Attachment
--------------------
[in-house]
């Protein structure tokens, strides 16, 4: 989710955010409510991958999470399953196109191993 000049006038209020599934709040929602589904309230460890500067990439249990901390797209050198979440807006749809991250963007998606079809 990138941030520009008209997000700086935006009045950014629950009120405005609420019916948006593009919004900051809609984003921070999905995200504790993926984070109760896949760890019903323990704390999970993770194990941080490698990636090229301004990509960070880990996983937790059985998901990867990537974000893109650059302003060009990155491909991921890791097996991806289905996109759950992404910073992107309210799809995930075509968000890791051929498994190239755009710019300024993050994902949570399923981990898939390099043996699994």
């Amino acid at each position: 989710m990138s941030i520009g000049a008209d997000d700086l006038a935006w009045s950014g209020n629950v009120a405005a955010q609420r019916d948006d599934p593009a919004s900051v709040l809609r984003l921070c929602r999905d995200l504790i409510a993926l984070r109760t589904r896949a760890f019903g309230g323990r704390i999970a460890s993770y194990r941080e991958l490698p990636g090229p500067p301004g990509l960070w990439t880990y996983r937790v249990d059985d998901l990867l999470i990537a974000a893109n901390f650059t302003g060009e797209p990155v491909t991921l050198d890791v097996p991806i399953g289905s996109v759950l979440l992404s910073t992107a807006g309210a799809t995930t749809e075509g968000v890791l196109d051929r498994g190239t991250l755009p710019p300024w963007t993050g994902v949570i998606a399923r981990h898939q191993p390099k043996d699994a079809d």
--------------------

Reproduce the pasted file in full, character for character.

[in-house]
């Protein structure tokens, strides 16, 4: 989710955010409510991958999470399953196109191993 000049006038209020599934709040929602589904309230460890500067990439249990901390797209050198979440807006749809991250963007998606079809 990138941030520009008209997000700086935006009045950014629950009120405005609420019916948006593009919004900051809609984003921070999905995200504790993926984070109760896949760890019903323990704390999970993770194990941080490698990636090229301004990509960070880990996983937790059985998901990867990537974000893109650059302003060009990155491909991921890791097996991806289905996109759950992404910073992107309210799809995930075509968000890791051929498994190239755009710019300024993050994902949570399923981990898939390099043996699994």
């Amino acid at each position: 989710m990138s941030i520009g000049a008209d997000d700086l006038a935006w009045s950014g209020n629950v009120a405005a955010q609420r019916d948006d599934p593009a919004s900051v709040l809609r984003l921070c929602r999905d995200l504790i409510a993926l984070r109760t589904r896949a760890f019903g309230g323990r704390i999970a460890s993770y194990r941080e991958l490698p990636g090229p500067p301004g990509l960070w990439t880990y996983r937790v249990d059985d998901l990867l999470i990537a974000a893109n901390f650059t302003g060009e797209p990155v491909t991921l050198d890791v097996p991806i399953g289905s996109v759950l979440l992404s910073t992107a807006g309210a799809t995930t749809e075509g968000v890791l196109d051929r498994g190239t991250l755009p710019p300024w963007t993050g994902v949570i998606a399923r981990h898939q191993p390099k043996d699994a079809d």